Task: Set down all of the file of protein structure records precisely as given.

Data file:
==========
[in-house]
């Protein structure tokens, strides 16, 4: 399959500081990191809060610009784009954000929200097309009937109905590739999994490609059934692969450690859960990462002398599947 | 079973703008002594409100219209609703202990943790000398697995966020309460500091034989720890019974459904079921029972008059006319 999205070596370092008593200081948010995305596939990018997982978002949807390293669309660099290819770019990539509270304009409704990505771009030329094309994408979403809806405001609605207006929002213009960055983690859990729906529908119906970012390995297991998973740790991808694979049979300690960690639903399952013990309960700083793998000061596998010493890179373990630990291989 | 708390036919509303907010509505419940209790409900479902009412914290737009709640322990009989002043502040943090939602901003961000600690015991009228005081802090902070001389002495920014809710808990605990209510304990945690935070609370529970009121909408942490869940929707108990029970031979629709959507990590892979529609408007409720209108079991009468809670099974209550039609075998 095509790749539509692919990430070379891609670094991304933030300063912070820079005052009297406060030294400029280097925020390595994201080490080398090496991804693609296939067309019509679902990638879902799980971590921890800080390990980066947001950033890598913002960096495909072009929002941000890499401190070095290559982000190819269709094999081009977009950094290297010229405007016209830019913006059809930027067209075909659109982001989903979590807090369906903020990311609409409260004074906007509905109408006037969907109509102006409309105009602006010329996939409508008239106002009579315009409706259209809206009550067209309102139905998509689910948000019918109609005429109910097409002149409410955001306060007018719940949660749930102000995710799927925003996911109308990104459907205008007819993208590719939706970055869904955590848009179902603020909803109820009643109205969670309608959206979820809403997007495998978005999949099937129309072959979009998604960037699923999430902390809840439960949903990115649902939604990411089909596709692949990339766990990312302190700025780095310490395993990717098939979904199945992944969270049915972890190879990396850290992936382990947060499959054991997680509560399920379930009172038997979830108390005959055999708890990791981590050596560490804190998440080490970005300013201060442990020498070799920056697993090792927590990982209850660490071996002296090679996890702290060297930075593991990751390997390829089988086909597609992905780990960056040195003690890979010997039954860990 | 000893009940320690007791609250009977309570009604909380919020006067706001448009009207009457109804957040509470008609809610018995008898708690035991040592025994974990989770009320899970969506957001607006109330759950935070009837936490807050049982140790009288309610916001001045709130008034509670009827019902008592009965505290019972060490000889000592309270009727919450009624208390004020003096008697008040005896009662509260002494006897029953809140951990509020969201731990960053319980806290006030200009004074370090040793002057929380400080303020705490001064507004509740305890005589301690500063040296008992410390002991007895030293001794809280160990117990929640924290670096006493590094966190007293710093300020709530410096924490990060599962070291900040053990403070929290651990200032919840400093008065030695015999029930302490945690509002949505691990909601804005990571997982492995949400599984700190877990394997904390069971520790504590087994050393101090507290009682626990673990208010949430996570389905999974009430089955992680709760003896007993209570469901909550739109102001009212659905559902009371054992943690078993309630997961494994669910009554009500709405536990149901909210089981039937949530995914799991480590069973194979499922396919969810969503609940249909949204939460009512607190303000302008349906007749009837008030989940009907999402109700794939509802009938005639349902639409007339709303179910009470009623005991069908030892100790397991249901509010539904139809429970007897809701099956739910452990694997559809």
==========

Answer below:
[in-house]
């Protein structure tokens, strides 16, 4: 399959500081990191809060610009784009954000929200097309009937109905590739999994490609059934692969450690859960990462002398599947 | 079973703008002594409100219209609703202990943790000398697995966020309460500091034989720890019974459904079921029972008059006319 999205070596370092008593200081948010995305596939990018997982978002949807390293669309660099290819770019990539509270304009409704990505771009030329094309994408979403809806405001609605207006929002213009960055983690859990729906529908119906970012390995297991998973740790991808694979049979300690960690639903399952013990309960700083793998000061596998010493890179373990630990291989 | 708390036919509303907010509505419940209790409900479902009412914290737009709640322990009989002043502040943090939602901003961000600690015991009228005081802090902070001389002495920014809710808990605990209510304990945690935070609370529970009121909408942490869940929707108990029970031979629709959507990590892979529609408007409720209108079991009468809670099974209550039609075998 095509790749539509692919990430070379891609670094991304933030300063912070820079005052009297406060030294400029280097925020390595994201080490080398090496991804693609296939067309019509679902990638879902799980971590921890800080390990980066947001950033890598913002960096495909072009929002941000890499401190070095290559982000190819269709094999081009977009950094290297010229405007016209830019913006059809930027067209075909659109982001989903979590807090369906903020990311609409409260004074906007509905109408006037969907109509102006409309105009602006010329996939409508008239106002009579315009409706259209809206009550067209309102139905998509689910948000019918109609005429109910097409002149409410955001306060007018719940949660749930102000995710799927925003996911109308990104459907205008007819993208590719939706970055869904955590848009179902603020909803109820009643109205969670309608959206979820809403997007495998978005999949099937129309072959979009998604960037699923999430902390809840439960949903990115649902939604990411089909596709692949990339766990990312302190700025780095310490395993990717098939979904199945992944969270049915972890190879990396850290992936382990947060499959054991997680509560399920379930009172038997979830108390005959055999708890990791981590050596560490804190998440080490970005300013201060442990020498070799920056697993090792927590990982209850660490071996002296090679996890702290060297930075593991990751390997390829089988086909597609992905780990960056040195003690890979010997039954860990 | 000893009940320690007791609250009977309570009604909380919020006067706001448009009207009457109804957040509470008609809610018995008898708690035991040592025994974990989770009320899970969506957001607006109330759950935070009837936490807050049982140790009288309610916001001045709130008034509670009827019902008592009965505290019972060490000889000592309270009727919450009624208390004020003096008697008040005896009662509260002494006897029953809140951990509020969201731990960053319980806290006030200009004074370090040793002057929380400080303020705490001064507004509740305890005589301690500063040296008992410390002991007895030293001794809280160990117990929640924290670096006493590094966190007293710093300020709530410096924490990060599962070291900040053990403070929290651990200032919840400093008065030695015999029930302490945690509002949505691990909601804005990571997982492995949400599984700190877990394997904390069971520790504590087994050393101090507290009682626990673990208010949430996570389905999974009430089955992680709760003896007993209570469901909550739109102001009212659905559902009371054992943690078993309630997961494994669910009554009500709405536990149901909210089981039937949530995914799991480590069973194979499922396919969810969503609940249909949204939460009512607190303000302008349906007749009837008030989940009907999402109700794939509802009938005639349902639409007339709303179910009470009623005991069908030892100790397991249901509010539904139809429970007897809701099956739910452990694997559809």